Space Race 2.0
Christoph Schwarz, Sofia-Maria Satanakis: Space Race 2.0 – Renewed Great Power Competition in the Earth's Orbit, AIES Fokus 6/2020
With the successful launch of Soviet satellite Sputnik 1 into orbit in 1957, modern civilization eventually arrived in outer space, the final frontier of human exploration. A step which would herald the start of a new era, an age of relentless competition among the great powers, marked by unprecedented heights in scientific endeavor. The Space Race, as this period is referred to, pushed the United States and the Soviet Union to devote immensurable resources into their space programs, thus generating technological advancements that would forever transform human capabilities. From computer technology to telecommunications and navigation, the chase for the stars in the latter half of the 20th century enabled the discovery and advancement of countless applications that impacted both the civil and the military domains in an unparalleled manner. After the Space Race peaked in 1969, with the United States successfully landing Apollo 11 on the moon, the fierce competition defining the early years of the Space Age was increasingly replaced by cooperation. In 1972, the US and the Soviets launched the cooperative Apollo-Soyuz Test Project and other collaborative initiatives, such as the International Space Station (ISS), followed in the years to come. Also, the legal character of space activities started to take shape. The Outer Space Treaty, formally known as the "Treaty on Principles Governing the Activities of States in the Exploration and Use of Outer Space, including the Moon and Other Celestial Bodies", was signed by the U.S., the UK and the USSR in 1967, which, as of now, 109 nations are parties to. This UN treaty, forming the basic legal framework for international space law, prohibits weapons of mass destruction from being placed in space, as well as establishes that "the exploration and use of outer space shall be carried out for the benefit and in the interests of all countries and shall be the province of all mankind".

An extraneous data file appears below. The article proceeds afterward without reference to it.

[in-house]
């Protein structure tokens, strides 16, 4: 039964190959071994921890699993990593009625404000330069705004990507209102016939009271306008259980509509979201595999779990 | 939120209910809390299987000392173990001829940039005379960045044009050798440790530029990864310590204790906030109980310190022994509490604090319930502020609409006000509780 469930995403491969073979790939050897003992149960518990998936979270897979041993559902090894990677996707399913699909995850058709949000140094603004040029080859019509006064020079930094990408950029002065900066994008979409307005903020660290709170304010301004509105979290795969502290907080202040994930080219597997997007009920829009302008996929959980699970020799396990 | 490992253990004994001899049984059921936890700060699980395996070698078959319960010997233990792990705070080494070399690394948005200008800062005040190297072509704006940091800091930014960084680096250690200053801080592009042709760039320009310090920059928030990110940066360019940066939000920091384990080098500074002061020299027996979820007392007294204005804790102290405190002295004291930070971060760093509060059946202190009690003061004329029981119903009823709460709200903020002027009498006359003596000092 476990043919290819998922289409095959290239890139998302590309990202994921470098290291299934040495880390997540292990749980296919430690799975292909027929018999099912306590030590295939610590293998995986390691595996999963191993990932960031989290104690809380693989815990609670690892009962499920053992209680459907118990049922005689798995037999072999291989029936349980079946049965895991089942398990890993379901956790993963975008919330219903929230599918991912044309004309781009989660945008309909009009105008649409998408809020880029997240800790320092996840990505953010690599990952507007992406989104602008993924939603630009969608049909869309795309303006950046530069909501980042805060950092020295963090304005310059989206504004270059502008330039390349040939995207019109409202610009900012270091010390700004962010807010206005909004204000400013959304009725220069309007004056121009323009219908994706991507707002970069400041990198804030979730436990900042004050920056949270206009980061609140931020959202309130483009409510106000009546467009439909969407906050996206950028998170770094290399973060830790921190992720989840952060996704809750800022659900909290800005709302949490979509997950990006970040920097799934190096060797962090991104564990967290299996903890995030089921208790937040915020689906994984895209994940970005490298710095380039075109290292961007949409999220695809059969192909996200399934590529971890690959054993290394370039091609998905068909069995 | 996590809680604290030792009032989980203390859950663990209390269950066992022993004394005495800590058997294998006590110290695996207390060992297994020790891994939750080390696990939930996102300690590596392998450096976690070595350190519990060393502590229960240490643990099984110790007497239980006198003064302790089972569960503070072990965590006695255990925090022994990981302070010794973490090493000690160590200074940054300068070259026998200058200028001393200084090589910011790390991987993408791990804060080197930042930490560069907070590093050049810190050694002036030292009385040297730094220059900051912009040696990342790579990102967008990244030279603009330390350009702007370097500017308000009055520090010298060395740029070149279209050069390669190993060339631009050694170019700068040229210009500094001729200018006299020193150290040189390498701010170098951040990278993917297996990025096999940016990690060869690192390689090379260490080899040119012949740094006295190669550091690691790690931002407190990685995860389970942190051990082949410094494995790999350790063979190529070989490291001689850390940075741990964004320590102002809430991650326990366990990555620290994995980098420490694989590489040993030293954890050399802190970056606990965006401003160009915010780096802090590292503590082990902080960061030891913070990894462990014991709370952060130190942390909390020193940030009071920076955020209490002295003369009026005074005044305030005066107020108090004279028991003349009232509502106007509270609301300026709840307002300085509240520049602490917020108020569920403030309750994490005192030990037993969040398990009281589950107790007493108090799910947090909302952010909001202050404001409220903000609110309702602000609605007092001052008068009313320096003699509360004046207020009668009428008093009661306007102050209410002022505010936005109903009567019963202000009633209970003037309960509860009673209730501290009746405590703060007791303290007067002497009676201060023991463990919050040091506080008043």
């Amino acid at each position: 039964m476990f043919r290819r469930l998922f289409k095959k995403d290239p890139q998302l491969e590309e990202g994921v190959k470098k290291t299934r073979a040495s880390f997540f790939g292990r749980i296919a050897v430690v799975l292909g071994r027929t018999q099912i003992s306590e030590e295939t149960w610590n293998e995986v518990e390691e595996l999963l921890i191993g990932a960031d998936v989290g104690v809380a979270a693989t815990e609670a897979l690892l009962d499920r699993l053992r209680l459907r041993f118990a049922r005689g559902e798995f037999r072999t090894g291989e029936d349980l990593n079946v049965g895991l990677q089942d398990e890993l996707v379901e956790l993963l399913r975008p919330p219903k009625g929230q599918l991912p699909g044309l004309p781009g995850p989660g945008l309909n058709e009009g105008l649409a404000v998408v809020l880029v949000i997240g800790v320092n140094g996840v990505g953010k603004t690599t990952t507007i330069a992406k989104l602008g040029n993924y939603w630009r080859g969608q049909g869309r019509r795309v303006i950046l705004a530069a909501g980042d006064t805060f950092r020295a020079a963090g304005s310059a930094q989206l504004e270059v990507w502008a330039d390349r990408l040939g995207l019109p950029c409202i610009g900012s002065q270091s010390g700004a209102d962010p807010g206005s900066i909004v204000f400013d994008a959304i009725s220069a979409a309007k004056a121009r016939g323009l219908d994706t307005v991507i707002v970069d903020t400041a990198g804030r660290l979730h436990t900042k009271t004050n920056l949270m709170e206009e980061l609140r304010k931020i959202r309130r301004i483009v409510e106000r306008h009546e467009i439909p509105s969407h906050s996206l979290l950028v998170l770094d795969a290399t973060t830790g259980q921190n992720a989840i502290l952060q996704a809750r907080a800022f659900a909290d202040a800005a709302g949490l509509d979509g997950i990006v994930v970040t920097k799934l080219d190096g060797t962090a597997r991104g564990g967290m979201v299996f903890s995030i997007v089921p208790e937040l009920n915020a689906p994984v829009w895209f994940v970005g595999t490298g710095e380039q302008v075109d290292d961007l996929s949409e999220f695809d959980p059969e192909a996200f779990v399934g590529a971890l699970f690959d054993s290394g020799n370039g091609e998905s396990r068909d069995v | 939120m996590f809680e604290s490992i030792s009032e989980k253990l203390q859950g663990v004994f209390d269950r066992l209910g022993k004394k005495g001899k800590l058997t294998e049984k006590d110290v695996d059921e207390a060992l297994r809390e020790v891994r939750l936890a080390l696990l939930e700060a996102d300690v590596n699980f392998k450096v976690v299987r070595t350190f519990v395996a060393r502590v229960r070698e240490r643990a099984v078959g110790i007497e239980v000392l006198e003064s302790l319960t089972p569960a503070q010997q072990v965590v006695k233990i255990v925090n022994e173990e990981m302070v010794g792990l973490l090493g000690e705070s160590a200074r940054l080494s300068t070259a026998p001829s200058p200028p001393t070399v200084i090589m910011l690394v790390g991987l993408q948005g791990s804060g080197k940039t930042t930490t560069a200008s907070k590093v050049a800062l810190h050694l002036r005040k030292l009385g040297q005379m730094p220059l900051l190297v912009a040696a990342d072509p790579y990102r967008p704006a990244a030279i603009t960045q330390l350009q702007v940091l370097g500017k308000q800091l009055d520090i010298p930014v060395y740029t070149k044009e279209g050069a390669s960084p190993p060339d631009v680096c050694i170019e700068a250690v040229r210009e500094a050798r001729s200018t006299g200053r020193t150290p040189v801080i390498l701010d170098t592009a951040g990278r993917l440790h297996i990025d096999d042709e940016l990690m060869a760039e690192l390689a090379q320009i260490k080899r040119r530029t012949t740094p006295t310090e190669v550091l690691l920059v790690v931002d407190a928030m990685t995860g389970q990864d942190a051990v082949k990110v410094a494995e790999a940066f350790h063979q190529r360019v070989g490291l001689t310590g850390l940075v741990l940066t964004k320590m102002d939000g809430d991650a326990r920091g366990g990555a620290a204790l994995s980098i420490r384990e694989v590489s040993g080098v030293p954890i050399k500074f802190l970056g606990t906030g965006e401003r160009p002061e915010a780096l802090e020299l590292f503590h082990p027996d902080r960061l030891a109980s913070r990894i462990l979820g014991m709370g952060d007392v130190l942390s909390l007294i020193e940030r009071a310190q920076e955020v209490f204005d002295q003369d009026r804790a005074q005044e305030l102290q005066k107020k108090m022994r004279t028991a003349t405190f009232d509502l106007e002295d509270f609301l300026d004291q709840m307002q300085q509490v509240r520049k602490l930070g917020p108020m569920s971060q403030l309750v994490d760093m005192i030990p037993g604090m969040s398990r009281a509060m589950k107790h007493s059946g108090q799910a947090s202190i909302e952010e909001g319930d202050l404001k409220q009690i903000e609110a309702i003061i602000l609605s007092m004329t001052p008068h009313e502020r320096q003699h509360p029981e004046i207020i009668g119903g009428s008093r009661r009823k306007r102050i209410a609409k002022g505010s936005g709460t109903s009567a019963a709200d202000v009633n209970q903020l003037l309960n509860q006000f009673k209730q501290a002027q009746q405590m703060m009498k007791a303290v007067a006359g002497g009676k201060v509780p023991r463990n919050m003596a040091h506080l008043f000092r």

In recent years, however, this clause is increasingly being drawn into question and competition is once again on the agenda. While building on the technological legacy of the Space Race allows for ever more sophisticated space-based application, an increasingly hostile environment in the international system has spurred the militarization of space. Especially the growing distrust between the United States and its declared great power rivals, China and Russia, has led to a recent overhaul of the countries' military doctrines, organizations and capabilities in order to meet this new reality, in which "space is a warfighting domain just like air, land and sea", as General John Raymond, commander of the U.S. Air Force Space Command, stated in 2017. What we can observe in space today is a classic security dilemma among the great powers, with space capabilities representing both an increasing vulnerability as well as opportunity during military conflict. This paper shall provide an overview of space-related military developments in the USA, China, Russia and the European Union, shedding light on the current state of the militarization of space.